Public Information Notices
Republic of Tajikistan and the IMF
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On December 17, 1998, the Executive Board concluded the Article IV consultation with the Republic of Tajikistan1.
The signing of the peace agreement in June 1997 opened a new window of opportunity for economic reforms in Tajikistan. Subsequently, the fiscal deficit was reduced sharply, monetary policy was tightened, and structural reforms strengthened. In late 1997, the IMF and the World Bank resumed their financial support for Tajikistan and several donors, including the European Union, the United States, and Switzerland have provided financial support for the government’s stabilization and reforms efforts. In 1998, the Asian Development Bank and Islamic Development Bank extended their first loans to Tajikistan.
Macroeconomic performance under the government’s two economic programs implemented in 1997 and 1998 has been good. The recovery in output has been stronger than expected as economic growth resumed in 1997 and strengthened during 1998. In the first nine months of 1998, real GDP increased by 6.5 percent, driven mainly by a rebound in agriculture, retail trade, and transport services. Since September 1997, the real income of the population, measured by the average monthly wage, has increased by 47 percent. Inflation has subsided: in November 1998, consumer prices were only 2.1 percent higher than a year before. The nominal exchange rate vis-à-vis the U.S. dollar remained stable until September 1998.
Recently, Tajikistan faced two serious external shocks. First, world market prices of cotton—Tajikistan’s main export product—have declined sharply. Second, the financial crisis in Russia is having strong adverse effects on the Tajik economy. In addition, central bank credit expansion had accelerated. The external shocks and the slippages in domestic financial policies put heavy pressure on the exchange rate, which depreciated by 20 percent in October-November. In November, the authorities reacted vigorously to these adverse developments by rolling back central bank credits and tightening the fiscal stance. The stock of the central bank’s credit to the economy and government was cut sharply.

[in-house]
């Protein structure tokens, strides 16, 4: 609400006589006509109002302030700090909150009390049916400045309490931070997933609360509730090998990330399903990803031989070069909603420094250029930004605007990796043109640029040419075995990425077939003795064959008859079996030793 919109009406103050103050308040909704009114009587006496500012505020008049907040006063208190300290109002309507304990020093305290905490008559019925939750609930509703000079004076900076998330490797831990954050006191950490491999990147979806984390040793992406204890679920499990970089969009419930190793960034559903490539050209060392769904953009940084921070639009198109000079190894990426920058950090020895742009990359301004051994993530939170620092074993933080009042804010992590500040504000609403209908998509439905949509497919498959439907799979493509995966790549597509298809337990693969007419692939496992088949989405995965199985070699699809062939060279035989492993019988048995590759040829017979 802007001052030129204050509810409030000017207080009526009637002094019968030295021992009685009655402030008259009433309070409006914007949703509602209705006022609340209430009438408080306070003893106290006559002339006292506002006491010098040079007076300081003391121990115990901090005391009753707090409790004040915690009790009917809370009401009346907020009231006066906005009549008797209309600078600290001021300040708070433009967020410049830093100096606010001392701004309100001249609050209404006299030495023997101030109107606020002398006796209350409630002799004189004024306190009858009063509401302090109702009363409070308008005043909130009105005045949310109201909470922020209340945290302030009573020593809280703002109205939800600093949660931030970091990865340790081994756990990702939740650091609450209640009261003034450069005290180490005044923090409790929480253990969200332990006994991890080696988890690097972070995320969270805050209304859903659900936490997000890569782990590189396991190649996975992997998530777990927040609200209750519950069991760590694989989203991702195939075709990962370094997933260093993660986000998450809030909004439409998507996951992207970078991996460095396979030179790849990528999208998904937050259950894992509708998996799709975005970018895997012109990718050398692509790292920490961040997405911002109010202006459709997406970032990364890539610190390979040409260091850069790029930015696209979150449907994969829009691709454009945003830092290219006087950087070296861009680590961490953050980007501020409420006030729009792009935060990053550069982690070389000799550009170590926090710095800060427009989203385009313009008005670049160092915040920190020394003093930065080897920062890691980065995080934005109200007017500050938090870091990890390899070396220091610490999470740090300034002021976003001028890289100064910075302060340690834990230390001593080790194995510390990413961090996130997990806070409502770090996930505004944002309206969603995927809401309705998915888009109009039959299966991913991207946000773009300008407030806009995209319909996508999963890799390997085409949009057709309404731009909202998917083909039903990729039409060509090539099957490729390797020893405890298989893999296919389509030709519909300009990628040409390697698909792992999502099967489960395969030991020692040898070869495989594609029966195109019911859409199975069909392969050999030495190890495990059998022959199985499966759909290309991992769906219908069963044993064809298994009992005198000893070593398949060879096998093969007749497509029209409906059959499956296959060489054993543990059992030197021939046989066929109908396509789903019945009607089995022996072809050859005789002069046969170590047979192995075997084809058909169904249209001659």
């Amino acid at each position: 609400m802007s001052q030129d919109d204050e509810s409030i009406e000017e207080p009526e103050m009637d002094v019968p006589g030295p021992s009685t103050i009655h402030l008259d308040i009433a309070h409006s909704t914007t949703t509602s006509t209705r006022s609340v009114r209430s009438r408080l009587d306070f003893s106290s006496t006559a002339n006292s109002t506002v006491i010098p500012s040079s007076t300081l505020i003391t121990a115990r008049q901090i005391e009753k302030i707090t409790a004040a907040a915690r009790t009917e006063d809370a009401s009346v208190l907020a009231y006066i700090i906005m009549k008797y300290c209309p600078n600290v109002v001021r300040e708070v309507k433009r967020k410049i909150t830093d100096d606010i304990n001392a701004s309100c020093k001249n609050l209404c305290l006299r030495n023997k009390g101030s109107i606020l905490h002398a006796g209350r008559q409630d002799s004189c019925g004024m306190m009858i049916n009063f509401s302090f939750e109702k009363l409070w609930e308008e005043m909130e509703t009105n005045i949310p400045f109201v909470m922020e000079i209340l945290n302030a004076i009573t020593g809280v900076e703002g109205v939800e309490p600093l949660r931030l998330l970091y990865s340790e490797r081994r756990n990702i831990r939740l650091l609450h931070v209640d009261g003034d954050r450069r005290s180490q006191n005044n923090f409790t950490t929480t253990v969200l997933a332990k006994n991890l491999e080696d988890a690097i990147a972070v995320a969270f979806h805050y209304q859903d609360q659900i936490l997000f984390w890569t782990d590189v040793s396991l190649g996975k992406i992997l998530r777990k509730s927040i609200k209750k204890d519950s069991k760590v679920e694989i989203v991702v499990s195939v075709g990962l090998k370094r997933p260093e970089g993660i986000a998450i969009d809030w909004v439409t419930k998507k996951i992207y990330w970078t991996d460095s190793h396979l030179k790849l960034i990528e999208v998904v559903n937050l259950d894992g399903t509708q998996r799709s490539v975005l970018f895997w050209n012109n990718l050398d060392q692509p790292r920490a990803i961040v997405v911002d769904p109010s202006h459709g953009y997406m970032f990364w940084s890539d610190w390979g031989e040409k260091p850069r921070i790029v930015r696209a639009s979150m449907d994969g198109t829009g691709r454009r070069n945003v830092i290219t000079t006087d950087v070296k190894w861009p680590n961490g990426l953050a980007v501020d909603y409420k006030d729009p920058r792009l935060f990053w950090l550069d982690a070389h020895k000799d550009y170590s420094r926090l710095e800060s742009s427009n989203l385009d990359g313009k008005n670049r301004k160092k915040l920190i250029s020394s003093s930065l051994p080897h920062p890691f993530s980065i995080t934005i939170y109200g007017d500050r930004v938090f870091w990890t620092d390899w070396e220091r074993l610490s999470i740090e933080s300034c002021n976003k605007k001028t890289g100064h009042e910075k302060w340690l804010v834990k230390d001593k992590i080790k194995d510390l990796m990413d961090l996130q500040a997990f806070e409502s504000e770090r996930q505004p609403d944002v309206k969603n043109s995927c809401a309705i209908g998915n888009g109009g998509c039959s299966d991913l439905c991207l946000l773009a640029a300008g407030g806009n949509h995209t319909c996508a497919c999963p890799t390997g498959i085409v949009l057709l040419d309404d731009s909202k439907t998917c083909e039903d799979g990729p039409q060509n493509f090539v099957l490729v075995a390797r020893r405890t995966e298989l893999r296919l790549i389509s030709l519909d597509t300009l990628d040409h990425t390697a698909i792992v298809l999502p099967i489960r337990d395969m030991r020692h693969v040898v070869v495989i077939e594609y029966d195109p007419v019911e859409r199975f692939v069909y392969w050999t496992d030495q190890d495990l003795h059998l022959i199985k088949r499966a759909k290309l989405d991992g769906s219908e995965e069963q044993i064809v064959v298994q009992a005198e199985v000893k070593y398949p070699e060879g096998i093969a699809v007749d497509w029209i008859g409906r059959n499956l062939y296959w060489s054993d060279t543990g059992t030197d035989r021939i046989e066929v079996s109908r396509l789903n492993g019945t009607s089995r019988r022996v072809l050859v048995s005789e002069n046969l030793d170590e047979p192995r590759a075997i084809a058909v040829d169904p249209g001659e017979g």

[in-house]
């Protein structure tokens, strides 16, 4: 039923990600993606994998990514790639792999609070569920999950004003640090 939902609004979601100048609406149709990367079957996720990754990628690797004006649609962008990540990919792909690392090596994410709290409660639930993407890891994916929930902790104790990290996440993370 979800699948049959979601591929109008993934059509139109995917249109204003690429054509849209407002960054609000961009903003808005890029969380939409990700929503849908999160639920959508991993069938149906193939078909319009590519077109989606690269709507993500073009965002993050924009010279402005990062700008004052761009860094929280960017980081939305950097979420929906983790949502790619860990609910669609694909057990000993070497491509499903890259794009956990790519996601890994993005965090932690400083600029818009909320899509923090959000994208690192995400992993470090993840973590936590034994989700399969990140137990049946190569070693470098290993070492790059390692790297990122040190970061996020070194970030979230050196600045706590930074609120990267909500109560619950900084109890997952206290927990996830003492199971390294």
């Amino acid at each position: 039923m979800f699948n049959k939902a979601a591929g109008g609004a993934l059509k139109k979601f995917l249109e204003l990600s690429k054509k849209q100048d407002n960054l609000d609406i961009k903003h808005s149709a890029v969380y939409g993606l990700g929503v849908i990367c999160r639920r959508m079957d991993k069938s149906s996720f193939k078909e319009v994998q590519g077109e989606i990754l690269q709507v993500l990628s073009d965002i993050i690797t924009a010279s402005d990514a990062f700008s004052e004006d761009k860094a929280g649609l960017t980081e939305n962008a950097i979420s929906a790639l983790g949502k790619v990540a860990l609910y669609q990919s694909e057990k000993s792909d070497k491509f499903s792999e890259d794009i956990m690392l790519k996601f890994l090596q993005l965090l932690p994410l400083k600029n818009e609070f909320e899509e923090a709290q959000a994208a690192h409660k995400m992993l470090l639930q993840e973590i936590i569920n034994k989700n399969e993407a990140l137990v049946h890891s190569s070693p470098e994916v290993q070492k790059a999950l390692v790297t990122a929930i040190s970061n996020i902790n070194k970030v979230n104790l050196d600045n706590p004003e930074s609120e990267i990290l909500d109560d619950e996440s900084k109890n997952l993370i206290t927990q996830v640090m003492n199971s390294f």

The implementation of structural reforms has been mixed. The liberalization process has been completed in the areas of prices, foreign trade, and the exchange system, and good progress has been made in small scale privatization, which is expected to be finalized in spring 1999. Privatization of larger enterprises started only last summer, however, and has been slowed down by asset valuation problems. The pace of land reform and farm restructuring has accelerated recently and the privatization of Tajikistan’s cotton ginneries is scheduled for early 1999. On bank restructuring, four major banks (the Savings Bank, Agroinvestbank, Tajikvneshekonombank, and Tajikbankbusiness) have been put under an operational restructuring program and they have been audited by internationally reputable auditing agencies. These banks have reduced staff, made progress in improving management practices, and strengthened their capital base, including through equity participation by foreign investors.